Saturday, 4 April 2009

Michael Cox


I was sorry to learn of the death this week of Michael Cox, who became a published crime novelist relatively late in life, but earned massive success in a short career. Michael’s first novel, The Meaning of Night, was many years in the writing, but when he finally finished it, it earned a six figure advance and became a best-seller.

But I met Michael just once, twenty years ago, when he was working as an editor at Oxford University Press. I’d come up with an idea for a reference book about crime fiction – an Oxford Companion. To cut a long story short, I came into contact with Michael, and he was enthusiastic about the concept. So much so that he travelled up to my home in Lymm and proved a very pleasant companion as we knocked ideas back and forth. At this point, I was not a published novelist, but I’d published several non-fiction books, and many articles, and he was very encouraging.

Then came the hugely disappointing news that OUP in the US had just commissioned a Companion which sounded very similar to mine. So that was the end of that. But Michael kindly put me in touch with his American colleagues, and I got to know Rosemary Herbert, editor of the Companion . And I finished up contributing twenty-odd essays to her book. Rosemary’s book turned out to be somewhat different from what I had in mind, but I like it a lot, and I think she did a really good job. I’m surprised the Companion isn’t mentioned more often in discussions about the genre, as it contains much interesting material.

I lost touch with Michael, but I enjoyed several chunky OUP anthologies that he edited and which showed his extensive knowledge of Victorian genre fiction. And then, out of the blue, came the news that he’d published this best-seller. However, his luck was not all good. He’d been diagnosed with a rare cancer that affected his sight. This seems to have spurred him to finish his book. I haven't got round to reading it yet, but I hope its success gave him enormous pleasure. Tragically, the cancer has now claimed him, but he was a nice guy and I’m sorry I never had the chance to work with him.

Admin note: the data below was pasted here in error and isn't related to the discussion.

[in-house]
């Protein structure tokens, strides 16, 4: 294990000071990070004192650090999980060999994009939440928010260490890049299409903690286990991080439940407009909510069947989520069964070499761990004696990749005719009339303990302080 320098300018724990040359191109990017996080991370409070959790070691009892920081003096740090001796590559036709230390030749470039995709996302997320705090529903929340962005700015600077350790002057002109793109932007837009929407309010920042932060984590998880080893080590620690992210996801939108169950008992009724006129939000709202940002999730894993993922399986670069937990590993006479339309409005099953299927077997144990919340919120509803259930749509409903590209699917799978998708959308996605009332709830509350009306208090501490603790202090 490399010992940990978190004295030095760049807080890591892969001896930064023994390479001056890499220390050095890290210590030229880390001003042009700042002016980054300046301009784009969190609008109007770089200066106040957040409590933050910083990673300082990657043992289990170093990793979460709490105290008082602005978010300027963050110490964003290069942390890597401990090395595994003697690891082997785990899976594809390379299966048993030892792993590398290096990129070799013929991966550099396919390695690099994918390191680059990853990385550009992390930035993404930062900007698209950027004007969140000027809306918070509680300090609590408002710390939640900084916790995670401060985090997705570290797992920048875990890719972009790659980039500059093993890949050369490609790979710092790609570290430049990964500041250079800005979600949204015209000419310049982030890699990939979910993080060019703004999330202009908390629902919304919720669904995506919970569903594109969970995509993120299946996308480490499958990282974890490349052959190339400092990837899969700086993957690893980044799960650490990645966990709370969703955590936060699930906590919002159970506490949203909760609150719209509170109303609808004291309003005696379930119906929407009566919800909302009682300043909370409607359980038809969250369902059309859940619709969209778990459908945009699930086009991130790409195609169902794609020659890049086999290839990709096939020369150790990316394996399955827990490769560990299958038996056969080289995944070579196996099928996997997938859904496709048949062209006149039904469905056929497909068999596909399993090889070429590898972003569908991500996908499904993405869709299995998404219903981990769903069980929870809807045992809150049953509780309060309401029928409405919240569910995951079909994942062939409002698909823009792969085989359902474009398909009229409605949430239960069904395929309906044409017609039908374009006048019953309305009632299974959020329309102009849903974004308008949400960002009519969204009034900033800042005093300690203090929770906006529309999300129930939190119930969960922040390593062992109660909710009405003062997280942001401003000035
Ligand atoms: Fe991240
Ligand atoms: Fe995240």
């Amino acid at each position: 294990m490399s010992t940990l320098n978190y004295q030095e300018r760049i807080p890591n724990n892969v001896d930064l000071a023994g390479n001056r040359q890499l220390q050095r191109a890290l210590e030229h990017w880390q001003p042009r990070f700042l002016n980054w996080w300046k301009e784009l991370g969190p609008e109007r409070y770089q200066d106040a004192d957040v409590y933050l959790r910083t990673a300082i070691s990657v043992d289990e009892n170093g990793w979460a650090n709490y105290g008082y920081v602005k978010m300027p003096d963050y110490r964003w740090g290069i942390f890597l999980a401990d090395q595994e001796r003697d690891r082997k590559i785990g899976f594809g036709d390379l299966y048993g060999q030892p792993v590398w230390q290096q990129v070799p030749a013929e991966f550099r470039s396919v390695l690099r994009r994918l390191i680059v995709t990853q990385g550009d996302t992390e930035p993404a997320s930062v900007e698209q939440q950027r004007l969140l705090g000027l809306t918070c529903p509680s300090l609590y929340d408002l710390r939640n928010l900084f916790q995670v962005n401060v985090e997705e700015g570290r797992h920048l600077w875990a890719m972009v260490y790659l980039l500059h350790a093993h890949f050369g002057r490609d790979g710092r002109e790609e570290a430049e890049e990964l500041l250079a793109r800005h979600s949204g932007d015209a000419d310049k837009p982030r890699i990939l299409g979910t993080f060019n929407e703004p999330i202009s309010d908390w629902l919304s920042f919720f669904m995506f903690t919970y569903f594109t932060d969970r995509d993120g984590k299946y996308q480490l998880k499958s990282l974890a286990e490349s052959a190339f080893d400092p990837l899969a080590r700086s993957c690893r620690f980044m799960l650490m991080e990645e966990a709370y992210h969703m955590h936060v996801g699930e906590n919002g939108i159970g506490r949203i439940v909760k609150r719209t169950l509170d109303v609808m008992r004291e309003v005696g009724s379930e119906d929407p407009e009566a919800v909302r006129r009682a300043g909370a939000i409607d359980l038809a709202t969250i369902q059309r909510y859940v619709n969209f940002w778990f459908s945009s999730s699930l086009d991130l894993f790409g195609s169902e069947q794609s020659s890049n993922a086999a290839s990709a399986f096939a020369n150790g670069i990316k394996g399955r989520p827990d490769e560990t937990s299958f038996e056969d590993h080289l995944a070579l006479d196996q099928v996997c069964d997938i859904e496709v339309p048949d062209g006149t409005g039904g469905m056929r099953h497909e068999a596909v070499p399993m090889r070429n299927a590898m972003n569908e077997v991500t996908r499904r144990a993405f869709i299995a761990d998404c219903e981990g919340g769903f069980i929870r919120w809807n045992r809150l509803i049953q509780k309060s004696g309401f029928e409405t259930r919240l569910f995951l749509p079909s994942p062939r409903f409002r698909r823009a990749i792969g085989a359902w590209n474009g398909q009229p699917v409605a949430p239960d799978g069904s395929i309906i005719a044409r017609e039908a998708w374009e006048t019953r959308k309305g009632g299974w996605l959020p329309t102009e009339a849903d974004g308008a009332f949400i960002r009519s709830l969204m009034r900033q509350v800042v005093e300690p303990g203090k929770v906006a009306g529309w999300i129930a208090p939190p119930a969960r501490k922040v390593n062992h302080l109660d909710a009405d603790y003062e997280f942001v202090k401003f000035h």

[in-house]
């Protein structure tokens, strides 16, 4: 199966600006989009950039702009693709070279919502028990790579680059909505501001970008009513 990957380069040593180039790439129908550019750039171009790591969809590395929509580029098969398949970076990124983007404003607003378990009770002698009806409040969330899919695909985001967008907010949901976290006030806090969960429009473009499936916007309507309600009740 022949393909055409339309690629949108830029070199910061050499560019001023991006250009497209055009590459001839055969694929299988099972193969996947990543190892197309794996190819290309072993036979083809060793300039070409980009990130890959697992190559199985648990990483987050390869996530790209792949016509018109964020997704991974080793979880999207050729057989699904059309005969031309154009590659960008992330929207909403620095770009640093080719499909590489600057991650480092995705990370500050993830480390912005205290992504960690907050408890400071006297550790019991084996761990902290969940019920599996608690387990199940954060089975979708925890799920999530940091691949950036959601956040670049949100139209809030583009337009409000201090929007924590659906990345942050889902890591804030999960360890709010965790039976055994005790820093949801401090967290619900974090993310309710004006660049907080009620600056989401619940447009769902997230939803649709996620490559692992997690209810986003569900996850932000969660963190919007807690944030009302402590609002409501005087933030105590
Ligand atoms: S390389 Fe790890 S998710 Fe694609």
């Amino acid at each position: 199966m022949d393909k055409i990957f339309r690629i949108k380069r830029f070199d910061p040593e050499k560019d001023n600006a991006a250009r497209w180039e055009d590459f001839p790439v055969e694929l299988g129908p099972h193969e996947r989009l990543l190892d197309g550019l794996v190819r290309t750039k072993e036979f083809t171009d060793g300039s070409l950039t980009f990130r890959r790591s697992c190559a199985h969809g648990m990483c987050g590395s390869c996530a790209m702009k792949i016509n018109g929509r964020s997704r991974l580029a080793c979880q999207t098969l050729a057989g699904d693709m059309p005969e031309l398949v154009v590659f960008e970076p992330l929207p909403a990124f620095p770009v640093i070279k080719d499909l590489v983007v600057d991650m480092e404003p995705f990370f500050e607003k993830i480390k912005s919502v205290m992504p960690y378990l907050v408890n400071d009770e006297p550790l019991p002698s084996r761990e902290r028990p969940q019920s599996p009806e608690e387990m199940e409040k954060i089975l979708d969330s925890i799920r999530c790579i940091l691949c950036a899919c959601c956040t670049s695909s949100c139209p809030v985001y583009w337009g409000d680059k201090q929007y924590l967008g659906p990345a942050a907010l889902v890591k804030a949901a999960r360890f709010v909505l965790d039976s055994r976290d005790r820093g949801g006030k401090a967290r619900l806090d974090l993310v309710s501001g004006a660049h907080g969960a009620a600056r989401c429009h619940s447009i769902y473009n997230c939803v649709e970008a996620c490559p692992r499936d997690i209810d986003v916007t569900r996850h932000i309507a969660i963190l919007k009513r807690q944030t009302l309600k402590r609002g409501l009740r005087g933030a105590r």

4 comments:

harriet said...

I am sorry to hear this -- I didn't know. I recently read his second novel, the follow up to the Meaning of Night, and have the Meaning waiting on the TBR pile. He was a good writer, and did well to complete these under the circumstances, as you say.

Martin Edwards said...

Thanks, Harriet. What did you think of the second book?

Nik said...

The Meaning of Night is in my bookcase waiting to be read, along with many other books that appeal. Very sad to hear but at least he achieved success before the end - so many good writers don't...
Nik Morton

Martin Edwards said...

Thanks, Nik. Let us know what you think about it when you've read it.